Sir, I wish to say that Her Majesty's Government may rest assured, if they conduct the affairs of the country in that temperate spirit in which the Under Secretary for Foreign Affairs has stated it to be their intention to conduct them, while at the same time they are determined to maintain our rights, this House will afford them its ready support. With regard to the facts of the case immediately under consideration, it appears to me that there is much remaining to be told. The instructions given by the Government of 1844 to our cruisers have never been altered since, except, as it appears by the statement of the hon. Under Secretary, by those additional instructions which were given by the right hon. Baronet at the head of the Admiralty, advising greater caution and prudence in the demeanour of our officers towards American ships. With regard to the original instructions, the order issued by the Earl of Aberdeen was framed after much consultation and advice of the most eminent authorities, and amongst others Dr. Lushington. The instructions were framed in the most temperate spirit, and previous to being issued they were communicated to the Government of the United States. During the fifteen years they have been in operation they have been acted upon without any interruption of the amicable relations which have existed between this country and the United States. The question is, whether the complaints which have recently arisen have arisen from the increased vigilance of our cruisers, or from the fact of our commanders overstepping their duty; or whether they arose from the unwillingness of America to submit to the carrying out of those instructions, although for a period of fifteen years she had recognized them. What is the duty of Her Majesty's Government under the circumstances? In the first place, it is their duty to restrain the over-zeal of our commanders, and if it be found that they have exceeded their instructions, it then becomes us as a great nation to acknowledge that fact, and to repair any wrong that we may have committed. On the other hand, if the American Govern- ment are prepared to say that these instructions are objectionable to them, it is the duty, and at the same time true wisdom, on the part of Her Majesty's Government to advise with the Government of America as to the nature of the measures which ought to be adopted in order to effect the objects which both countries have in view. I will not venture to say what those measures ought to be. But it is quite clear, as admitted by General Cass himself, that this right of search is absolutely necessary for both countries, in order to protect the national interests of both on the high seas. The Americans are a maritime nation as well as ourselves, and it would never suit their commerce in the China seas, for instance, where piracy prevails, if after a pirate ship had taken and plundered an American vessel, and perhaps killed the crew, she had only to hoist the British ensign to protect herself from all examination on the part of American Commanders. They should have the right, as well as ourselves, of searching a suspicious vessel hoisting a flag to which it was not entitled. I think too much importance has been attached to the statement made even in the American Congress. It is obviously the interest of the two nations to remain united; and I am happy to hear from the Under Secretary of State that whatever may be the decision of Her Majesty's Government in relation to the squadron on the coast of Cuba, it is not their intention to deviate from that great line of policy which we have followed for so many years, and which has been justified by so many treaties into which we have entered with foreign Powers for the suppression of the slave trade. I now only wish to express the pleasure I have felt at the explanation given by the Under Secretary of State, which, while upholding the dignity of this country, has, at the same time, been characterized by much good temper and ability.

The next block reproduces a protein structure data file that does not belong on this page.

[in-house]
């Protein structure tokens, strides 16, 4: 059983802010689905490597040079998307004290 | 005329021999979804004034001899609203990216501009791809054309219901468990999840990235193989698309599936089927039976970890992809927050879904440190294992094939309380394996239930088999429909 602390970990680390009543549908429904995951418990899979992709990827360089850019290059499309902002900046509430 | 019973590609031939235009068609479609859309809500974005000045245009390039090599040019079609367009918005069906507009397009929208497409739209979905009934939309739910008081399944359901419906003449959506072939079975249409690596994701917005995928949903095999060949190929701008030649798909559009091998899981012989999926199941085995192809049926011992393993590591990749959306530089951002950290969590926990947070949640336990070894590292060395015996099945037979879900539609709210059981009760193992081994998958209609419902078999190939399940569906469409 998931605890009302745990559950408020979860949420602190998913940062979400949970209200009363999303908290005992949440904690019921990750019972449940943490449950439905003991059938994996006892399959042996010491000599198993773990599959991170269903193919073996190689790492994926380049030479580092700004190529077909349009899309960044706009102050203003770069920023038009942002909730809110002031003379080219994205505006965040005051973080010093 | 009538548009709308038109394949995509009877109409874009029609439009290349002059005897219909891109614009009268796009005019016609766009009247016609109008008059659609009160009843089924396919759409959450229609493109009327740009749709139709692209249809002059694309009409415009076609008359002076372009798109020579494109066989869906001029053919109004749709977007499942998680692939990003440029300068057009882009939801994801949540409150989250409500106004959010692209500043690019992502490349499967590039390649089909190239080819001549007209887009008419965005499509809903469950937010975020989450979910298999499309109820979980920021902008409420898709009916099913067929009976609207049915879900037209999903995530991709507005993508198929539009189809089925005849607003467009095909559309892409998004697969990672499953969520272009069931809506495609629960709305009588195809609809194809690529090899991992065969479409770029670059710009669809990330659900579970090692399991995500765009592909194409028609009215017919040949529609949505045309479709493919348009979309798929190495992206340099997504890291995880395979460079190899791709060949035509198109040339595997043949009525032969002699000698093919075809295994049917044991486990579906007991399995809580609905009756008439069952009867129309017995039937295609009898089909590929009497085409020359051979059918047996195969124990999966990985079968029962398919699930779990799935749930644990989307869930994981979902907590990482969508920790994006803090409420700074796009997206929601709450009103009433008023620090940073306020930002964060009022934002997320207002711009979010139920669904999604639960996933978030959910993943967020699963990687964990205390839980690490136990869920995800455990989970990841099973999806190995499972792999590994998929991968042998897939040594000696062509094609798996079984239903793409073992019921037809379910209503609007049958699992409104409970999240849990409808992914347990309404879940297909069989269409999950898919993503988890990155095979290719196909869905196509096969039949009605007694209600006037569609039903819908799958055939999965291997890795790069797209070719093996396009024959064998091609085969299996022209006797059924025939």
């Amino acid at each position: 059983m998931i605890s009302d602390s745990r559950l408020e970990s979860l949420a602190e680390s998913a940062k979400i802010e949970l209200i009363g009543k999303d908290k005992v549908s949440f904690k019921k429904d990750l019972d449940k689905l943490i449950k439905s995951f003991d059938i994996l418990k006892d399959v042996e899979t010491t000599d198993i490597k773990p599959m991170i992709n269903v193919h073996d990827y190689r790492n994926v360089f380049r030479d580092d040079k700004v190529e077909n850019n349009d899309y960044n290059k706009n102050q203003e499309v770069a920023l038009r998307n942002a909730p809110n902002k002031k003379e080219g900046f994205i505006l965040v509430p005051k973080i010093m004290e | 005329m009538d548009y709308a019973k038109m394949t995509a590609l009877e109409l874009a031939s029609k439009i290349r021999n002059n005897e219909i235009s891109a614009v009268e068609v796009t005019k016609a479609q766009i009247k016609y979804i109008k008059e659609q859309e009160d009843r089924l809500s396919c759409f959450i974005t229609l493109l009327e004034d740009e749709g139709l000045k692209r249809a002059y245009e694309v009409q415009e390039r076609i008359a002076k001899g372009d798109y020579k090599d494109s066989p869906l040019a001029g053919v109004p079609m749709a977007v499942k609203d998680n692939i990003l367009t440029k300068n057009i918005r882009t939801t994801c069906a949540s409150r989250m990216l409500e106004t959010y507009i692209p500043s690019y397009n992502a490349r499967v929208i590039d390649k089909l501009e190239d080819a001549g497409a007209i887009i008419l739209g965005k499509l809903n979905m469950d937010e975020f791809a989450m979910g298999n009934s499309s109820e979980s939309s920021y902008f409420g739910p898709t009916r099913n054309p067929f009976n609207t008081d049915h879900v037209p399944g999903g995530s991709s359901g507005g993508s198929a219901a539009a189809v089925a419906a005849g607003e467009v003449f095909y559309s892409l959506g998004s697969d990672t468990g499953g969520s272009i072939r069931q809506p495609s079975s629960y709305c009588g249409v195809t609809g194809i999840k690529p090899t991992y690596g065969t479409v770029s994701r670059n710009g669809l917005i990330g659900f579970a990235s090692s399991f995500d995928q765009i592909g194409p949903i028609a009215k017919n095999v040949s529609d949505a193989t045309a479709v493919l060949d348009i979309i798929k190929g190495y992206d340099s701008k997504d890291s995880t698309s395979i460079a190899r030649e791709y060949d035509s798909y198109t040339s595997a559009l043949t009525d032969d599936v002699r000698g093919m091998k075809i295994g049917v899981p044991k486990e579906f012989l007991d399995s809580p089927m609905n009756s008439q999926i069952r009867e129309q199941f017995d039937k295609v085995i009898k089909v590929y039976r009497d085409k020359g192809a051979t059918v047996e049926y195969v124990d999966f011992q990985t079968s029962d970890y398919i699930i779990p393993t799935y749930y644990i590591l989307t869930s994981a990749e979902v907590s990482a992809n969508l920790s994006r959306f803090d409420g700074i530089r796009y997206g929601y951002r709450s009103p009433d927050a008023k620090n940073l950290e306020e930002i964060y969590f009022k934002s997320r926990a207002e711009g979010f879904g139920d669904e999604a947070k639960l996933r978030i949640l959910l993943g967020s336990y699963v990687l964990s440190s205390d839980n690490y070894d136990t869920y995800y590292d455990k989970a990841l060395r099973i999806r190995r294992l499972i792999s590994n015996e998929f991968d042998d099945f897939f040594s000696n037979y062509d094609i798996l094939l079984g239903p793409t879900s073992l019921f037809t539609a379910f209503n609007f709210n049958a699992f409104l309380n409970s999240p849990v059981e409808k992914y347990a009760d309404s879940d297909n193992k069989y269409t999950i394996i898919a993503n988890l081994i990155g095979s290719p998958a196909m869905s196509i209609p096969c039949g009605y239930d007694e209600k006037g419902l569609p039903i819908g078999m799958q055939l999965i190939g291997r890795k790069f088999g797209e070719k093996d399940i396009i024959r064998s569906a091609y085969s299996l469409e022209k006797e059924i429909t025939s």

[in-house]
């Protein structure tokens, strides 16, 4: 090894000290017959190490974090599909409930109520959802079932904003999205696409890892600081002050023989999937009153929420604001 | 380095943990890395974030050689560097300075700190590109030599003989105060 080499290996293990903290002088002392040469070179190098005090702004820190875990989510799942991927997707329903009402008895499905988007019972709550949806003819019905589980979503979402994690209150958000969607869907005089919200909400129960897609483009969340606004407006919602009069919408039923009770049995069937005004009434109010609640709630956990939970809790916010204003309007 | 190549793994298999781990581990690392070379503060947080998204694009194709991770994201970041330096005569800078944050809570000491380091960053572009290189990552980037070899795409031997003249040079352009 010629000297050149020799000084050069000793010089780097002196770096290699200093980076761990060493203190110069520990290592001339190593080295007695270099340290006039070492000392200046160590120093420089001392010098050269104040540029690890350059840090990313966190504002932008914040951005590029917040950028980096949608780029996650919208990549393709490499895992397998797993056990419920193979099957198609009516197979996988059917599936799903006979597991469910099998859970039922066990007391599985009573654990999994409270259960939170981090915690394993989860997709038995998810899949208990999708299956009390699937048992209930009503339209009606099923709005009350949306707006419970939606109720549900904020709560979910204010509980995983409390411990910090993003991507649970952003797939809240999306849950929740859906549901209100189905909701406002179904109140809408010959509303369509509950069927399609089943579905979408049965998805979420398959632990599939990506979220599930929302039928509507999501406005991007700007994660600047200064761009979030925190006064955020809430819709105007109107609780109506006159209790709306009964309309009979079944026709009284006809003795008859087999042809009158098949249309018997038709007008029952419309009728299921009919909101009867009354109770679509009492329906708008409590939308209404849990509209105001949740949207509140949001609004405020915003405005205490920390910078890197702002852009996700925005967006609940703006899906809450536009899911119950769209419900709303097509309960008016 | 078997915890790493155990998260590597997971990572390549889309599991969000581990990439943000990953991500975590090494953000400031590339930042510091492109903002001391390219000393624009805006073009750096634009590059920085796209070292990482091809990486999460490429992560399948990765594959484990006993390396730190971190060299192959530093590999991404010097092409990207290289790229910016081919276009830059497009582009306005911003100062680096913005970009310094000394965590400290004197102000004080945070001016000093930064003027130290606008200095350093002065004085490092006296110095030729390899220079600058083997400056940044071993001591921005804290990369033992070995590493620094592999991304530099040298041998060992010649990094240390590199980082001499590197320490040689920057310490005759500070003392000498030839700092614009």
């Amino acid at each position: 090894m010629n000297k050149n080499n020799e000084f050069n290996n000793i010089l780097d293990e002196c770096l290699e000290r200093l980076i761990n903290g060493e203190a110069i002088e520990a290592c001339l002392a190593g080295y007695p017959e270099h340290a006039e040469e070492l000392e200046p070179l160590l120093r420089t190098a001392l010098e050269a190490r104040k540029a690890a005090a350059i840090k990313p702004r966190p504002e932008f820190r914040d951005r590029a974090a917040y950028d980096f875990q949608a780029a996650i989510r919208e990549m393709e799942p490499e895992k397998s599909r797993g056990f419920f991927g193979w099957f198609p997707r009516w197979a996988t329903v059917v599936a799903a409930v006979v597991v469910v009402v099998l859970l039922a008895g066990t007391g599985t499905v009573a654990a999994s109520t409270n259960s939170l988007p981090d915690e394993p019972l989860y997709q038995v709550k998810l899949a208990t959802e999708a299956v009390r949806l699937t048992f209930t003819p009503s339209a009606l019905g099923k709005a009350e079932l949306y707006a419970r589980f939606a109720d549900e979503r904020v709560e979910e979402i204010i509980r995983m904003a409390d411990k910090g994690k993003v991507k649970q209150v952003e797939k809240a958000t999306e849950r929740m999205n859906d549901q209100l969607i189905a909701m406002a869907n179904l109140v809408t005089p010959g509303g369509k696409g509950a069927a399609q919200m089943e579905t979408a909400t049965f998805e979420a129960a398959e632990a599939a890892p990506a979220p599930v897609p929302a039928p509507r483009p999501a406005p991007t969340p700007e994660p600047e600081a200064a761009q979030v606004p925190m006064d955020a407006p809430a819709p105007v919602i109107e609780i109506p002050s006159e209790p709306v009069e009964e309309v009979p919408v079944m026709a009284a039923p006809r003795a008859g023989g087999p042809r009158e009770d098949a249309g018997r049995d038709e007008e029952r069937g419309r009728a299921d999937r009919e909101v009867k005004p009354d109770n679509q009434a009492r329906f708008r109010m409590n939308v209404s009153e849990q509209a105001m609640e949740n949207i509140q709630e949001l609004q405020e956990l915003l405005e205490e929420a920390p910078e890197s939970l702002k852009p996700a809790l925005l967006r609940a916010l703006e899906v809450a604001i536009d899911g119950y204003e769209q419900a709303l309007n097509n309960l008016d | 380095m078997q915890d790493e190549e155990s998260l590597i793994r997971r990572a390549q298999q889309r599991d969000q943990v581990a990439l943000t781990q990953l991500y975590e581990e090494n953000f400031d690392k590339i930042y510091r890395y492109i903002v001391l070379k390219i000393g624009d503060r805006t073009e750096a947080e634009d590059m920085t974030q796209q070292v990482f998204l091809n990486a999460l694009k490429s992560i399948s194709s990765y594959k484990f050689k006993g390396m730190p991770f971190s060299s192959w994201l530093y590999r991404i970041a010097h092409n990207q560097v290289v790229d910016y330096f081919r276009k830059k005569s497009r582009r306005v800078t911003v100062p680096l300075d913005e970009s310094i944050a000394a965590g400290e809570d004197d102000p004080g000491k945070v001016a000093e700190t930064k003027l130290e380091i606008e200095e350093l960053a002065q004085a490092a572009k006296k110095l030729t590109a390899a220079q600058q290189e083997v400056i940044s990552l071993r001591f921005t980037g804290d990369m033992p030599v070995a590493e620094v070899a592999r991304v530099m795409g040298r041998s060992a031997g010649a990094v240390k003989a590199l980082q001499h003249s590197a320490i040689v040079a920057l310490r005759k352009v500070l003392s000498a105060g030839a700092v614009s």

Sir, as some questions have arisen with regard to the grounds upon which our cruisers have been sent to suppress the slave trade upon the coast of Cuba, I beg to remind the House that that arrangement was adopted in deference to the frequently expressed wishes of Parliament and of numerous deputations which waited upon the late Government, recommending the adoption of such a course. The Under Secretary of State has truly stated that the arrange- ment had been acceded to by the American Government itself; therefore, there was nothing whatever about those proceedings which were not prompted by good and sufficient reasons. It is always, no doubt, to be expected that when an additional number of inspecting and preventing ships appear on a particular station, those with whose traffic they interfere should endeavour to raise a cry against it, and misrepresent the objects we have in view. I hope, Sir, it may turn out that the complaints we have recently heard so much about have originated in some such source. Of course, as the hon. Gentleman has stated, every reasonable and proper complaint will be attended to by Her Majesty's Government. It is but just to the American Government, however, to say that they have always not only expressed, but actually manifested, the same feeling which has actuated the people of England with regard to the suppression of that most abominable crime—the slave trade. The American Government actually made it a law that the slave trade was an offence liable to the heaviest punishment, and whenever the American cruisers have been stationed to operate with the British cruisers for the suppression of that trade, the American officers have done their duty, and co-operated in the most cordial manner possible with the officers of the British cruisers in every step thought necessary to be taken with that object in view. Those of them especially that were employed on the coast of Africa did their duty in the most prompt manner and with the best spirit. I think, therefore, Her Majesty's Government might urge upon the American Government to send cruisers to the coast of Cuba to prevent, by their own legitimate action, the abuse of her flag which is now practised by Spaniards, Portuguese, and bandits of all nations, whose conduct has, in fact, led to the present disputes. I concur with my noble Friend the Member for London, in thinking that it is impossible we can assent to the naked principle that the hoisting of the flag of a particular country is to be adopted as a conclusive proof that the vessel belongs to that country whose flag it hoists. It is well known that vessels are in the habit of carrying flags of different nations for the purpose of making signals; and if it came to be understood that the hoisting of the flags of England, or of France, or of the United States, or of the numerous States of South America, were to be a sufficient proof of the identification of a vessel, piracy of the most frightful description would be rampant over the seas, and every country possessed of a mercantile navy would soon feel the necessity of combining to put an end to the system. I do not understand that the hon. Gentleman said that Her Majesty's Government have admitted the principle to the extent I have mentioned. I may state that I was informed the other day, by my right hon. Friend the late First Lord of the Admiralty, that no instructions had been sent to our cruisers on the coast of Cuba different from those instructions which were issued by the Earl of Aberdeen. I believe, therefore, that our officers are still acting on the instructions issued with the consent of the Americans themselves; and I presume that if any fresh instructions are sent they will be communicated to Parliament, so that we may see the extent of the modifications.